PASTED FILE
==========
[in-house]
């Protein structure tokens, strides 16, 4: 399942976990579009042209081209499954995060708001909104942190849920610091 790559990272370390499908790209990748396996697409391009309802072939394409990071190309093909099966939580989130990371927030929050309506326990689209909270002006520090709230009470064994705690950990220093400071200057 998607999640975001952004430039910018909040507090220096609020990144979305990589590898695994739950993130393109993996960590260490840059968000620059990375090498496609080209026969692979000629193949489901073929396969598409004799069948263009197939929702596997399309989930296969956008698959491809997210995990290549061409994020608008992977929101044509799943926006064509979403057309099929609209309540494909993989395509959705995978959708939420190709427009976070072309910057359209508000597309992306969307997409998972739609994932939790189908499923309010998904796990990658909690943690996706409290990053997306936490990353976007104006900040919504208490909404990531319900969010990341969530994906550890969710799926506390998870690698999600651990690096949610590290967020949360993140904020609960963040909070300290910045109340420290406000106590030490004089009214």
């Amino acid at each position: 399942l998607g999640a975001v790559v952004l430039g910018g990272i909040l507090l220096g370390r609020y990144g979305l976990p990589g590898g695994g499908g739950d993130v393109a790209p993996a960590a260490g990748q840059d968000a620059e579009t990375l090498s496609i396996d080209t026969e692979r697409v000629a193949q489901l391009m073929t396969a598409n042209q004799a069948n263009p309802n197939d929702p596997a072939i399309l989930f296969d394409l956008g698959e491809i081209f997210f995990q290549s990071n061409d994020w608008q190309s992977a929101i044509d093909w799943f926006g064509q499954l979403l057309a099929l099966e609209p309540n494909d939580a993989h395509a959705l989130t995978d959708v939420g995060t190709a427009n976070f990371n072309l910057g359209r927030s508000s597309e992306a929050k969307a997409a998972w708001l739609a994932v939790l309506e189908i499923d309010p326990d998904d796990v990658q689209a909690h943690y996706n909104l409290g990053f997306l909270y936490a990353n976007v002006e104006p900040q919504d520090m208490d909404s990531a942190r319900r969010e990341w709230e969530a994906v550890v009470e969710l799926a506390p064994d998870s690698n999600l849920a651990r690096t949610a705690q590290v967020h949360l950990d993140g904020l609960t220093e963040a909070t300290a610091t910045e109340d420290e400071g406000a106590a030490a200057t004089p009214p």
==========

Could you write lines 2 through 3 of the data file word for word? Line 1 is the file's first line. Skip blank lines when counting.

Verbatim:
């Protein structure tokens, strides 16, 4: 399942976990579009042209081209499954995060708001909104942190849920610091 790559990272370390499908790209990748396996697409391009309802072939394409990071190309093909099966939580989130990371927030929050309506326990689209909270002006520090709230009470064994705690950990220093400071200057 998607999640975001952004430039910018909040507090220096609020990144979305990589590898695994739950993130393109993996960590260490840059968000620059990375090498496609080209026969692979000629193949489901073929396969598409004799069948263009197939929702596997399309989930296969956008698959491809997210995990290549061409994020608008992977929101044509799943926006064509979403057309099929609209309540494909993989395509959705995978959708939420190709427009976070072309910057359209508000597309992306969307997409998972739609994932939790189908499923309010998904796990990658909690943690996706409290990053997306936490990353976007104006900040919504208490909404990531319900969010990341969530994906550890969710799926506390998870690698999600651990690096949610590290967020949360993140904020609960963040909070300290910045109340420290406000106590030490004089009214």
């Amino acid at each position: 399942l998607g999640a975001v790559v952004l430039g910018g990272i909040l507090l220096g370390r609020y990144g979305l976990p990589g590898g695994g499908g739950d993130v393109a790209p993996a960590a260490g990748q840059d968000a620059e579009t990375l090498s496609i396996d080209t026969e692979r697409v000629a193949q489901l391009m073929t396969a598409n042209q004799a069948n263009p309802n197939d929702p596997a072939i399309l989930f296969d394409l956008g698959e491809i081209f997210f995990q290549s990071n061409d994020w608008q190309s992977a929101i044509d093909w799943f926006g064509q499954l979403l057309a099929l099966e609209p309540n494909d939580a993989h395509a959705l989130t995978d959708v939420g995060t190709a427009n976070f990371n072309l910057g359209r927030s508000s597309e992306a929050k969307a997409a998972w708001l739609a994932v939790l309506e189908i499923d309010p326990d998904d796990v990658q689209a909690h943690y996706n909104l409290g990053f997306l909270y936490a990353n976007v002006e104006p900040q919504d520090m208490d909404s990531a942190r319900r969010e990341w709230e969530a994906v550890v009470e969710l799926a506390p064994d998870s690698n999600l849920a651990r690096t949610a705690q590290v967020h949360l950990d993140g904020l609960t220093e963040a909070t300290a610091t910045e109340d420290e400071g406000a106590a030490a200057t004089p009214p």